Active surveillance is becoming more popular as a treatment option for low-risk, low-grade (Gleason 3+3=6), possibly insignificant, prostate cancer.
The definition of 'insignificant prostate cancer' does, however, remain unclear and unproven. Nevertheless, it is clear that men, particularly with an age of >65 years, with low-risk, low-grade (Gleason 6 or less) prostate cancer, may not die from their disease, even if it is left untreated for long periods of time.
Active surveillance is not a passive process and really involves the close monitoring of tumours, to avoid the tumour going from curable to incurable during a defined period of time. This involves regular PSA readings, regular digital rectal examinations and periodic biopsies.
It is my policy to recommend a six-monthly PSA readings, a twelve-monthly digital rectal examination and a repeat biopsy between 12 and 18 months after the initial biopsy. Depending on the result of that, one either continues on this program or, if the tumour appears quiescent, or even undetectable, one can increase the period between biopsies to every 2 to 4 years, depending on the circumstances.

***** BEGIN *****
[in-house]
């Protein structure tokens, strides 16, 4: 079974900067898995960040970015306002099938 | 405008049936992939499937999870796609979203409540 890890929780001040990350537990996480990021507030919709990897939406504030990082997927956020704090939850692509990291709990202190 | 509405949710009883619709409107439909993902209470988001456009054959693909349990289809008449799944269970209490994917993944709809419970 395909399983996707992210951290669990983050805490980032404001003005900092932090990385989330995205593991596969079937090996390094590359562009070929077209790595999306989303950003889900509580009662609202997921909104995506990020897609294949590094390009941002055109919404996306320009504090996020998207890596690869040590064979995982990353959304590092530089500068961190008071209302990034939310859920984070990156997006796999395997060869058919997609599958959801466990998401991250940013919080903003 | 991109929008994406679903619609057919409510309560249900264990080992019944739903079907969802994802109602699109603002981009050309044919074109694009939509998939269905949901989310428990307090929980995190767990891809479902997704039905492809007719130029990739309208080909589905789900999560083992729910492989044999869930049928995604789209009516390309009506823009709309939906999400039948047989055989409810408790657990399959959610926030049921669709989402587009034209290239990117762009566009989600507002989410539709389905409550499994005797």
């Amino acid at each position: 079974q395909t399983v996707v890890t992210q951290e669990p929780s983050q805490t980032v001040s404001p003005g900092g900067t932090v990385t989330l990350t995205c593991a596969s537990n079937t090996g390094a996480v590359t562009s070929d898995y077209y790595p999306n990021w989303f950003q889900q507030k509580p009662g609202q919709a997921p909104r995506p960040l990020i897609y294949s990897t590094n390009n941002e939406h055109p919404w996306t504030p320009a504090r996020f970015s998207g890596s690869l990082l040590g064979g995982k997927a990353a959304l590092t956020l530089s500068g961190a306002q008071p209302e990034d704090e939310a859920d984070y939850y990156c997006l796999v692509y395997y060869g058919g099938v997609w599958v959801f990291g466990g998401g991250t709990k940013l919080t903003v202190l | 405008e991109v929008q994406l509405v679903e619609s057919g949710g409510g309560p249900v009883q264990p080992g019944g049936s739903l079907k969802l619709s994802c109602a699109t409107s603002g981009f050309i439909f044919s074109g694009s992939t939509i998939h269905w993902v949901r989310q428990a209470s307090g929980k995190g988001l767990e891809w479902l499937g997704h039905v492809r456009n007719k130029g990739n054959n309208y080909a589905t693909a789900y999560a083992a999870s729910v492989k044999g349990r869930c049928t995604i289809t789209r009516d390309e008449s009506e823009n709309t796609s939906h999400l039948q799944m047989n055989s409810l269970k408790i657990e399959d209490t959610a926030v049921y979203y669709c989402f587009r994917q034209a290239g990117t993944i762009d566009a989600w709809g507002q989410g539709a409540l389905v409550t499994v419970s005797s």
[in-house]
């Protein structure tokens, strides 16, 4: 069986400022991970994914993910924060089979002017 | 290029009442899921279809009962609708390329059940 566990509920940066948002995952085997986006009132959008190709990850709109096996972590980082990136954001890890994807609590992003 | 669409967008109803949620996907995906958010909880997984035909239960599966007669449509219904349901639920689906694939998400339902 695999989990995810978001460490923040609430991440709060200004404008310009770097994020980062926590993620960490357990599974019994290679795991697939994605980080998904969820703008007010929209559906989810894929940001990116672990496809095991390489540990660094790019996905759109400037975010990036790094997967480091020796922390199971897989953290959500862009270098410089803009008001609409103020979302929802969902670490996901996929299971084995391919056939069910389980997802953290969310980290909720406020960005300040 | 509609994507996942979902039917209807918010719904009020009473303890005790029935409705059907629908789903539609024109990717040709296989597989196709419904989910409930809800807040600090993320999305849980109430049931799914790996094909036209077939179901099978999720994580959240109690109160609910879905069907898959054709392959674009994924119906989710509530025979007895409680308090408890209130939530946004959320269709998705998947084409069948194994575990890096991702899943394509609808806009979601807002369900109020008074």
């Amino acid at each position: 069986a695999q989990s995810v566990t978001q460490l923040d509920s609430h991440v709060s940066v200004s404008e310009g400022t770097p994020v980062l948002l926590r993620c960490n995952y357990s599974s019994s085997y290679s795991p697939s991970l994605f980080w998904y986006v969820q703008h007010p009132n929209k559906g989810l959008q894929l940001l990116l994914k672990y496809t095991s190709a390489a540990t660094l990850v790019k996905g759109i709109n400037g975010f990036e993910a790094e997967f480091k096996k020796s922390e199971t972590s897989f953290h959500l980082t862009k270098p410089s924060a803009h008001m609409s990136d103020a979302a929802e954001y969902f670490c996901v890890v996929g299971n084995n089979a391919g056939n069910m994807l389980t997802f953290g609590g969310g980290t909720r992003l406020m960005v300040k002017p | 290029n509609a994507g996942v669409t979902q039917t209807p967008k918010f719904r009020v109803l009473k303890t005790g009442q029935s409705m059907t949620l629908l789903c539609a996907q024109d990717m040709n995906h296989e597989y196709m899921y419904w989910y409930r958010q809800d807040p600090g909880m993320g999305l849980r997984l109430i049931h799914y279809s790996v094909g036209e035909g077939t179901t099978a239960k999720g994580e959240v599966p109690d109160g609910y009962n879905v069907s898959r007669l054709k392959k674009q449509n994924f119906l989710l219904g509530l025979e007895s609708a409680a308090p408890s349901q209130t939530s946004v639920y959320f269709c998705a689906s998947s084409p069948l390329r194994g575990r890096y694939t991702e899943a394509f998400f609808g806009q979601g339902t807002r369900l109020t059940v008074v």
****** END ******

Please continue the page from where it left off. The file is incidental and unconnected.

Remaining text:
The active surveillance program is generally not continued if there is evidence of rapid rise of PSA, increase in size of tumour on biopsy, or increase in Gleason Score of the tumour on biopsy.
Trials that have looked at people who have adopted this policy, have shown that approximately 1/3 of patients will need treatment within five years of follow-up. Of those patients who did need treatment, the vast majority are still curable, even after a five-year delay, as long as there is close surveillance. It is believed that, based on careful selection of patients for active surveillance, <5% will become incurable if monitored carefully. Three papers (listed below) would serve as references for those interested in researching this further.